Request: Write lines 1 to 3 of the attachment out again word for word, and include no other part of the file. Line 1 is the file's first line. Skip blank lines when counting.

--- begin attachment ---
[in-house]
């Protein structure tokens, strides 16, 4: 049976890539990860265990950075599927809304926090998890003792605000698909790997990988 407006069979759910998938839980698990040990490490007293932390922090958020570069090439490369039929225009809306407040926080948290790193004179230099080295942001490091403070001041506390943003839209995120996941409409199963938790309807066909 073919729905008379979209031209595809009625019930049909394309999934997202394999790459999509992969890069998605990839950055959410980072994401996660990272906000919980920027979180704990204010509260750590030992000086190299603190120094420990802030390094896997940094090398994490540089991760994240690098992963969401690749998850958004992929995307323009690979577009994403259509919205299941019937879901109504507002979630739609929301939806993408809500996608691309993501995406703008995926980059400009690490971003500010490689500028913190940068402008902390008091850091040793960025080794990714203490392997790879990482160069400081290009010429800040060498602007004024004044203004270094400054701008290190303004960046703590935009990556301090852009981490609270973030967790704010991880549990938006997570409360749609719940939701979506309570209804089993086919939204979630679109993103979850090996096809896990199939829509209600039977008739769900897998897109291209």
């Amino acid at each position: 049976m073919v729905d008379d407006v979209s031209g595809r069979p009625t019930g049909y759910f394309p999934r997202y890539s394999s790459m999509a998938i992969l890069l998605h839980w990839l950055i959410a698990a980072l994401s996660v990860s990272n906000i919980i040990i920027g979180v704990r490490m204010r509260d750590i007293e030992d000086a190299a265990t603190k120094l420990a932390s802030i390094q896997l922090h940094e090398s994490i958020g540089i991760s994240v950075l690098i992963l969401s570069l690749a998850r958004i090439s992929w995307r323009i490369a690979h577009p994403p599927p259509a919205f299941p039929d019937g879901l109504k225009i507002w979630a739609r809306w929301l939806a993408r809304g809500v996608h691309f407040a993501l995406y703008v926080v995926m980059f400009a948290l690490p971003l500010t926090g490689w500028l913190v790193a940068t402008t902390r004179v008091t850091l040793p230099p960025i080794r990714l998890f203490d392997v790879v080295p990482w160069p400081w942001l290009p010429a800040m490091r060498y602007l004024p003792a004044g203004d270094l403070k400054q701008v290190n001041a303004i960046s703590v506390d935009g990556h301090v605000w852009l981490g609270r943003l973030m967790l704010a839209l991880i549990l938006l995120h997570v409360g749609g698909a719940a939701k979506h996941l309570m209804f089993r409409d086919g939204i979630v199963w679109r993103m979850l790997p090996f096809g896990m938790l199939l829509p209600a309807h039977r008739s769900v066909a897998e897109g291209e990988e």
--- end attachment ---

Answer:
[in-house]
């Protein structure tokens, strides 16, 4: 049976890539990860265990950075599927809304926090998890003792605000698909790997990988 407006069979759910998938839980698990040990490490007293932390922090958020570069090439490369039929225009809306407040926080948290790193004179230099080295942001490091403070001041506390943003839209995120996941409409199963938790309807066909 073919729905008379979209031209595809009625019930049909394309999934997202394999790459999509992969890069998605990839950055959410980072994401996660990272906000919980920027979180704990204010509260750590030992000086190299603190120094420990802030390094896997940094090398994490540089991760994240690098992963969401690749998850958004992929995307323009690979577009994403259509919205299941019937879901109504507002979630739609929301939806993408809500996608691309993501995406703008995926980059400009690490971003500010490689500028913190940068402008902390008091850091040793960025080794990714203490392997790879990482160069400081290009010429800040060498602007004024004044203004270094400054701008290190303004960046703590935009990556301090852009981490609270973030967790704010991880549990938006997570409360749609719940939701979506309570209804089993086919939204979630679109993103979850090996096809896990199939829509209600039977008739769900897998897109291209």
């Amino acid at each position: 049976m073919v729905d008379d407006v979209s031209g595809r069979p009625t019930g049909y759910f394309p999934r997202y890539s394999s790459m999509a998938i992969l890069l998605h839980w990839l950055i959410a698990a980072l994401s996660v990860s990272n906000i919980i040990i920027g979180v704990r490490m204010r509260d750590i007293e030992d000086a190299a265990t603190k120094l420990a932390s802030i390094q896997l922090h940094e090398s994490i958020g540089i991760s994240v950075l690098i992963l969401s570069l690749a998850r958004i090439s992929w995307r323009i490369a690979h577009p994403p599927p259509a919205f299941p039929d019937g879901l109504k225009i507002w979630a739609r809306w929301l939806a993408r809304g809500v996608h691309f407040a993501l995406y703008v926080v995926m980059f400009a948290l690490p971003l500010t926090g490689w500028l913190v790193a940068t402008t902390r004179v008091t850091l040793p230099p960025i080794r990714l998890f203490d392997v790879v080295p990482w160069p400081w942001l290009p010429a800040m490091r060498y602007l004024p003792a004044g203004d270094l403070k400054q701008v290190n001041a303004i960046s703590v506390d935009g990556h301090v605000w852009l981490g609270r943003l973030m967790l704010a839209l991880i549990l938006l995120h997570v409360g749609g698909a719940a939701k979506h996941l309570m209804f089993r409409d086919g939204i979630v199963w679109r993103m979850l790997p090996f096809g896990m938790l199939l829509p209600a309807h039977r008739s769900v066909a897998e897109g291209e990988e």